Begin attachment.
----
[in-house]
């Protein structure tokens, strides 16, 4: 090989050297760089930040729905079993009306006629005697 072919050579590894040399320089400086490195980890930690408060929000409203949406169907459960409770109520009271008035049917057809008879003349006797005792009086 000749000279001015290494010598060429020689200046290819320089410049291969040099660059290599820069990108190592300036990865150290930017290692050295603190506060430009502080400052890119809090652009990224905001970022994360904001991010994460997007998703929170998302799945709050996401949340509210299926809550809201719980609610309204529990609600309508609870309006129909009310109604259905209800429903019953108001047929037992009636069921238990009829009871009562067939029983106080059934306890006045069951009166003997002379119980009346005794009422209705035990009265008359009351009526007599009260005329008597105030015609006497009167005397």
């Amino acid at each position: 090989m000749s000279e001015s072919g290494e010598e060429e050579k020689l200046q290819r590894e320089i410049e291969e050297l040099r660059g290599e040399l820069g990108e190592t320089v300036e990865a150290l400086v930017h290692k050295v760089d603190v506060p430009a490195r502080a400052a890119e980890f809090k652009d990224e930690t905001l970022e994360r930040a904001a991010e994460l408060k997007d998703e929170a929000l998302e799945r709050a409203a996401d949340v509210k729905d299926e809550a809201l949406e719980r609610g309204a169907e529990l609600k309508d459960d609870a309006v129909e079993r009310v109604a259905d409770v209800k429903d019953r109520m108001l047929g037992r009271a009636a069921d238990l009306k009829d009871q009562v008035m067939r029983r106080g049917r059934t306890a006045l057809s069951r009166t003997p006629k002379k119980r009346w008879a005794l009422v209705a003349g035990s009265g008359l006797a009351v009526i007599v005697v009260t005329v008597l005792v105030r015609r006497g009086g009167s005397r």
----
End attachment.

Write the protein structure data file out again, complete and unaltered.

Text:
[in-house]
């Protein structure tokens, strides 16, 4: 090989050297760089930040729905079993009306006629005697 072919050579590894040399320089400086490195980890930690408060929000409203949406169907459960409770109520009271008035049917057809008879003349006797005792009086 000749000279001015290494010598060429020689200046290819320089410049291969040099660059290599820069990108190592300036990865150290930017290692050295603190506060430009502080400052890119809090652009990224905001970022994360904001991010994460997007998703929170998302799945709050996401949340509210299926809550809201719980609610309204529990609600309508609870309006129909009310109604259905209800429903019953108001047929037992009636069921238990009829009871009562067939029983106080059934306890006045069951009166003997002379119980009346005794009422209705035990009265008359009351009526007599009260005329008597105030015609006497009167005397």
């Amino acid at each position: 090989m000749s000279e001015s072919g290494e010598e060429e050579k020689l200046q290819r590894e320089i410049e291969e050297l040099r660059g290599e040399l820069g990108e190592t320089v300036e990865a150290l400086v930017h290692k050295v760089d603190v506060p430009a490195r502080a400052a890119e980890f809090k652009d990224e930690t905001l970022e994360r930040a904001a991010e994460l408060k997007d998703e929170a929000l998302e799945r709050a409203a996401d949340v509210k729905d299926e809550a809201l949406e719980r609610g309204a169907e529990l609600k309508d459960d609870a309006v129909e079993r009310v109604a259905d409770v209800k429903d019953r109520m108001l047929g037992r009271a009636a069921d238990l009306k009829d009871q009562v008035m067939r029983r106080g049917r059934t306890a006045l057809s069951r009166t003997p006629k002379k119980r009346w008879a005794l009422v209705a003349g035990s009265g008359l006797a009351v009526i007599v005697v009260t005329v008597l005792v105030r015609r006497g009086g009167s005397r």